In a further aspect of the present invention, a system for tracking a boring tool within an underground region is described, in which system the boring tool is configured for transmitting a dipole locating signal axially coincident with an clongation axis of the boring tool. A starting positional relationship is determined including the boring tool and a receiving position at which the dipole locating signal is to be monitored such that the receiving position is generally ahead of the boring tool. The boring tool is moved in a direction generally forward through the ground during a series of distance movements such that each distance movement is is less than a maximum movement value. For each distance movement making up a first sequence in the series of distance movements, at least measured values of the locating signal taken at the receiving position are used to determine a forward distance from the boring tool to an orthogonal plane defined normal to the elongation axis and including the receiving position. When, for a particular one of the first sequence of distance movements, the forward distance is determined to be less than the maximum movement value, the dipole locating signal is thereafter monitored during a second sequence in the series of the distance movements in a predetermined way which detects a specific one of the distance movements concluding the second sequence during which the boring tool crosses the plane.

In another aspect of the present invention, for each distance movement in a third sequence of the series of distance movements, monitoring of the dipole locating signal continues in the predetermined way for another crossing of the plane while a rearward distance is determined from the boring tool to the plane now located behind the boring tool. When the rearward distance determined following one of the distance movements concluding the third sequence is greater than the maximum movement value, for each distance movement making up a fourth sequence of the series of distance movements, at least measured values of the locating signal taken at the receiving position are used to confirm that the rearward distance is greater than the maximum movement value.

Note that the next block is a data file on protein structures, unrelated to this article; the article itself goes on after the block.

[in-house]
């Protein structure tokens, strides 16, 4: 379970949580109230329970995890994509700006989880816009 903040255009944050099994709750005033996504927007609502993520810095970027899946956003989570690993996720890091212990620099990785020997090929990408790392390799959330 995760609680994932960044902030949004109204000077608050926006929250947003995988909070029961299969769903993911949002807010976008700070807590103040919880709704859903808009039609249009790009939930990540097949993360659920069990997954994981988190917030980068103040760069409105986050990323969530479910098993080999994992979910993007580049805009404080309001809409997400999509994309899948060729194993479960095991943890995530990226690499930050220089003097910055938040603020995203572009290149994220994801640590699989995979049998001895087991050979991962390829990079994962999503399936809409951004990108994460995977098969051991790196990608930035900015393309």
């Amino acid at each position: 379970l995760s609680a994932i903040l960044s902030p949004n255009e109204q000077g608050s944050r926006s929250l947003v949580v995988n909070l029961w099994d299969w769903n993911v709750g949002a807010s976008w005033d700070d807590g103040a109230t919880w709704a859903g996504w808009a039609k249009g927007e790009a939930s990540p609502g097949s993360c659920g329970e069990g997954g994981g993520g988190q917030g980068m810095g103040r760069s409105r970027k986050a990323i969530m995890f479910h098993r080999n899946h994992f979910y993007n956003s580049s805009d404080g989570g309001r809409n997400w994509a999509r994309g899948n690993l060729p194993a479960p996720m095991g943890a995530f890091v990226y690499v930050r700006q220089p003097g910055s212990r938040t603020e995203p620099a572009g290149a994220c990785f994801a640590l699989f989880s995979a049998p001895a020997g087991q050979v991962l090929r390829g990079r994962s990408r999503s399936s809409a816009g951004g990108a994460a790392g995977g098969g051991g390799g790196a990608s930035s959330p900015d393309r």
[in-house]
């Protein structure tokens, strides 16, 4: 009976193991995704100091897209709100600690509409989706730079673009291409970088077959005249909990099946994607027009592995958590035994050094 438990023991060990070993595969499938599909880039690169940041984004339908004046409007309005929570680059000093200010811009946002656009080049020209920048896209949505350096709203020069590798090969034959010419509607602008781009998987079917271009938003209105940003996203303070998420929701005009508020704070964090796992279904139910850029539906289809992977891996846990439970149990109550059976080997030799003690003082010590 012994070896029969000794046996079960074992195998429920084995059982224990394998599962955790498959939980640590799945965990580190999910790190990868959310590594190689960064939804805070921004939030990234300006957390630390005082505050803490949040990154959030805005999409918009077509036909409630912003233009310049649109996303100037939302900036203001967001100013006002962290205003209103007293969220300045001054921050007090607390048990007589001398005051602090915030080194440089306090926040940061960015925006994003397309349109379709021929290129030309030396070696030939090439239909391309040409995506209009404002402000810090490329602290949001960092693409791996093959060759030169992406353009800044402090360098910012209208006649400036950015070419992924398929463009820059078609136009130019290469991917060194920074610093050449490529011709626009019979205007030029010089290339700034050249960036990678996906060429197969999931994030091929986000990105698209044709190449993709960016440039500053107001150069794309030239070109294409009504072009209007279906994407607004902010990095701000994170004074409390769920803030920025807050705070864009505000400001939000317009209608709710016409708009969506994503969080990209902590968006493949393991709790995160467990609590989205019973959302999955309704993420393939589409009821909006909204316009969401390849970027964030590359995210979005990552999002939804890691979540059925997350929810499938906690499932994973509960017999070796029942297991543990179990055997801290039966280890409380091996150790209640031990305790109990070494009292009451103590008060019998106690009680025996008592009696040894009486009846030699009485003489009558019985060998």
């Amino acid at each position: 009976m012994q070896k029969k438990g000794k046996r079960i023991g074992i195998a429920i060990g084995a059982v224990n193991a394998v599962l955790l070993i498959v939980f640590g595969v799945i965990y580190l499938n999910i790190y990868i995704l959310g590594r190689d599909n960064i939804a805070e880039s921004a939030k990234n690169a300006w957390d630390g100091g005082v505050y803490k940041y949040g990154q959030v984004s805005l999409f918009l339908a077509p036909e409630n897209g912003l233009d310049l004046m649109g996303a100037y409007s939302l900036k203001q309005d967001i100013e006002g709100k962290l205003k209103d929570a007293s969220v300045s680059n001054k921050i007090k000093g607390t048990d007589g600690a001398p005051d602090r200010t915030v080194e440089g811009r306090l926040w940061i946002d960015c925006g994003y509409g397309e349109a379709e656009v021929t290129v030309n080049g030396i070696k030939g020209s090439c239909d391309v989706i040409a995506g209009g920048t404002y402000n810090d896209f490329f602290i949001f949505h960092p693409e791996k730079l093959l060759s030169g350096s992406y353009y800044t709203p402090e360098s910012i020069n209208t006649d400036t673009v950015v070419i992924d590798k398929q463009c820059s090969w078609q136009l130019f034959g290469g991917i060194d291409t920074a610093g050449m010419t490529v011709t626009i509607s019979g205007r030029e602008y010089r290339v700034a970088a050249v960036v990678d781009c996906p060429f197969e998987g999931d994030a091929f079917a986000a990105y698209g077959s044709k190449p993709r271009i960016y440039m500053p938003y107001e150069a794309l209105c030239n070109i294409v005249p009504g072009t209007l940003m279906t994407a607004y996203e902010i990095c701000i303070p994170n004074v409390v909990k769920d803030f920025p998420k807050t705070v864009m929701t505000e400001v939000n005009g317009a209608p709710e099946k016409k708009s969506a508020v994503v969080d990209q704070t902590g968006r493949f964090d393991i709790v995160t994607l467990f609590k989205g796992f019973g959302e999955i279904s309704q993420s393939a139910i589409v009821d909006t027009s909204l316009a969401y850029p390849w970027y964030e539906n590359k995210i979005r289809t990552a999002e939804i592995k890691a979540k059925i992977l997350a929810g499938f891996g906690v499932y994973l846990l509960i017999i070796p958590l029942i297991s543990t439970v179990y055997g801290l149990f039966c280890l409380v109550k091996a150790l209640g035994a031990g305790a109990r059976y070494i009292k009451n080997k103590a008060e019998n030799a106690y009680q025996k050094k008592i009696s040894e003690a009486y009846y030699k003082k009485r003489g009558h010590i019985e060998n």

In an additional aspect of the present invention, a system is described for tracking a boring tool within an underground region, in which system the boring tool is configured for transmitting a dipole locating signal axially coincident with an elongation axis of the boring tool. A starting positional relationship is determined including the boring tool and a receiving position at which the dipole locating signal is to be monitored. The boring tool is moved through the ground during a series of distance movements such that each distance movement of the boring tool is less than a maximum movement value. For each distance movement, a current positional relationship is determined for a current one of the distance movements based on (i) a last-determined positional relationship established for an immediately preceding one of the distance movements, (ii) the certain orientation parameters, (iii) the maximum movement value and (iv) the determined signal strength of the locating signal in the current positional relationship. In one feature, target coordinates are accepted and a target position, based on the target coordinates, is included as part of the current positional relationship.